South Korea is working toward a resolution of the long-pending issue of wartime labor compensation that has soured bilateral relations, a senior official of Japan’s Foreign Ministry said Friday, ahead of an impending court ruling in Seoul over the envisioned liquidation of Japanese corporate assets.
The official told reporters that he could see “efforts were being made by Yoon Suk Yeol’s administration” following a meeting in Tokyo between Takehiro Funakoshi, director general of the ministry’s Asian and Oceanian Affairs Bureau, and his South Korean counterpart Lee Sang Ryeol, but did not elaborate.
The meeting came amid media reports that the South Korean Supreme Court may finalize soon, possibly within this month, a court order to liquidate assets in South Korea seized from Mitsubishi Heavy Industries Ltd., one of two Japanese firms sued over alleged forced labor during Japan’s 1910-1945 colonial rule of the Korean Peninsula.
Lee Sang Ryeol (C), director general for Asia and Pacific affairs at the South Korean Foreign Ministry, arrives at the Japanese Foreign Ministry in Tokyo on Aug. 26, 2022. (Kyodo)
The assets of Mitsubishi Heavy as well as Nippon Steel Corp. have been seized since they have not complied with South Korean court orders in 2018 to compensate plaintiffs in the country for their unpaid labor during the colonial period.
The official made the remarks when asked about the current state of Seoul’s domestic discussions regarding the wartime labor issue under the leadership of Yoon, who took office in May with a pledge of thawing icy ties with Japan.
Funakoshi called on South Korea to respond to the issue “responsibly” to restore sound relations between the two nations, based on “Japan’s consistent position,” and also confirmed with Lee to continue dialogue over pending bilateral issues, according to the ministry.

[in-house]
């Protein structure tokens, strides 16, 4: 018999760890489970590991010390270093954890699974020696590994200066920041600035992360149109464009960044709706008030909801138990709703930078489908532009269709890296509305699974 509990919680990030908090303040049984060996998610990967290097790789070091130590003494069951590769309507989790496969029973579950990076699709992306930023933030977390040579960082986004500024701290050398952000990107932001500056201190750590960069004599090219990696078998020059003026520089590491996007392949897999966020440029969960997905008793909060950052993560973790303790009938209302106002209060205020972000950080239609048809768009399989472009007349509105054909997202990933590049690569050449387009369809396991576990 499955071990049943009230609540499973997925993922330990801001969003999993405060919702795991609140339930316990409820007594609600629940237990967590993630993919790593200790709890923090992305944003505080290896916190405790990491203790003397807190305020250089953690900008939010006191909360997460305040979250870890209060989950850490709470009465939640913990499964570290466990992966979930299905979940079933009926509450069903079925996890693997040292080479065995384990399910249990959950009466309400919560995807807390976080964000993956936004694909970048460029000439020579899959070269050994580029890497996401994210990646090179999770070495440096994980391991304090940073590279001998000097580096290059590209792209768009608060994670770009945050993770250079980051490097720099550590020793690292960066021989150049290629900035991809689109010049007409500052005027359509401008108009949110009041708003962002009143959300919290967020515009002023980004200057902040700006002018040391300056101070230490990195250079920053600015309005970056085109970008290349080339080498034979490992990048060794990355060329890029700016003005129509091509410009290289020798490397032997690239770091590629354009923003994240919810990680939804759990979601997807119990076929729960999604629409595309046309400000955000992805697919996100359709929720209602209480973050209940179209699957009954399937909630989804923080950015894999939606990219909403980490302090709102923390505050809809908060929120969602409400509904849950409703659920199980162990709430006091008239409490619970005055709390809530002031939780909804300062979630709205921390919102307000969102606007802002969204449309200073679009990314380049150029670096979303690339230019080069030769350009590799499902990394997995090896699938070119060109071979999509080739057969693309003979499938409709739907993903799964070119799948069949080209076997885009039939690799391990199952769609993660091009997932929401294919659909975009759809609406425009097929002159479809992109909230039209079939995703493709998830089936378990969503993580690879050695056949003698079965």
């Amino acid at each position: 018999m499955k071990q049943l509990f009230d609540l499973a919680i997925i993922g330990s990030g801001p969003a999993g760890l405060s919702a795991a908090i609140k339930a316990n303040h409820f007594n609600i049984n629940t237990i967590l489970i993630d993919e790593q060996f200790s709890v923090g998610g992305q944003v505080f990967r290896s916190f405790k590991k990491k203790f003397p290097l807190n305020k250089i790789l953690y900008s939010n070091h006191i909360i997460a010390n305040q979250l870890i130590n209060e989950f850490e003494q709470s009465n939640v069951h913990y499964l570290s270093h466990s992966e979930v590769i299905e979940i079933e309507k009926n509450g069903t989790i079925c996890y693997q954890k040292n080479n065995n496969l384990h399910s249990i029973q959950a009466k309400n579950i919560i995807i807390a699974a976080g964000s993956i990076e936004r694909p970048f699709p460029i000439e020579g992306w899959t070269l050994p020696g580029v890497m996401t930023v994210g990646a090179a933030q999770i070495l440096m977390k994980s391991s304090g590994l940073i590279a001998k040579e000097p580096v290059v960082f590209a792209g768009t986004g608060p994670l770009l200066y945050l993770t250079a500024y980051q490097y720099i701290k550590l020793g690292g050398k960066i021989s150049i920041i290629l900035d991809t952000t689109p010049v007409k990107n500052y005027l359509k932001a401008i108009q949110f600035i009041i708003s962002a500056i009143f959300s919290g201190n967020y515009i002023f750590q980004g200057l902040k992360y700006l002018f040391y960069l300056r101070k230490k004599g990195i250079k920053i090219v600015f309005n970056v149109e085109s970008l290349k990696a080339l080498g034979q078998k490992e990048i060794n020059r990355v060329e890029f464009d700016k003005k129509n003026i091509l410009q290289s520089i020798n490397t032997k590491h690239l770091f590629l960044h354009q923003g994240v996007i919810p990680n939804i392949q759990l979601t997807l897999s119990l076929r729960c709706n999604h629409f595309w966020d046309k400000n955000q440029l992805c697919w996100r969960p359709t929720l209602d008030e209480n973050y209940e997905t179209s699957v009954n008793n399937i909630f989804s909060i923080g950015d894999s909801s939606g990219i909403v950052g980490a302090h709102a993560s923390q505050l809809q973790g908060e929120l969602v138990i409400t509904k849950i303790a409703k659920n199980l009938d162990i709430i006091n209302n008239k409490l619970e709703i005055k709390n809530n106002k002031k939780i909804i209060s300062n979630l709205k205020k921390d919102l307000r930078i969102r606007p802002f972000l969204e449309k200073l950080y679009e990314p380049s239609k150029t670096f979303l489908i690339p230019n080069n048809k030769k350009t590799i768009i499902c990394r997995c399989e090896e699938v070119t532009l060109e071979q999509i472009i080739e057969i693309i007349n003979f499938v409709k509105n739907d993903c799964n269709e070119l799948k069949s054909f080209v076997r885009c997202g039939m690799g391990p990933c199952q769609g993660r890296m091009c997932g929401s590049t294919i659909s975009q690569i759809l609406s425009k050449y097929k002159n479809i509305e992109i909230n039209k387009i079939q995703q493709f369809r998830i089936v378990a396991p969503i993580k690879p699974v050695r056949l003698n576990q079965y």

Japan maintains that the issue of claims stemming from the colonial era was settled under a bilateral accord signed in 1965 when the two East Asian neighbors normalized diplomatic ties. It also says that the ball is in South Korea’s court and Seoul should take action to repair their ties.
Tokyo has warned that there would be “serious consequences” for the bilateral relationship if the assets are indeed sold off and cause harm to the interests of Japanese businesses.
A South Korean Foreign Ministry official said that a detailed explanation was given of the ongoing discussions at a public-private consultative body that Yoon’s government set up last month to explore ways to avoid liquidation of the assets.
Later Friday, South Korea’s Yonhap News Agency quoted the nation’s Foreign Ministry as saying in a press release that Lee “called on Japan once again to show a sincere response for the resolution of the issue.”
“The two director generals shared the view that it is important for the diplomatic authorities of the two countries to continue communication to restore and improve South Korea-Japan relations,” the ministry said, according to the news agency.
A South Korean Foreign Ministry source, meanwhile, told reporters that Lee touched on the issue of an apology to plaintiffs that they have asked Japan to make, but a Japanese Foreign Ministry official said such a matter was not raised during Friday’s meeting.
Early this month, Foreign Minister Yoshimasa Hayashi and South Korean Foreign Minister Park Jin agreed to speed up consultations between the two governments over the wartime labor issue when they met in the Cambodian capital of Phnom Penh.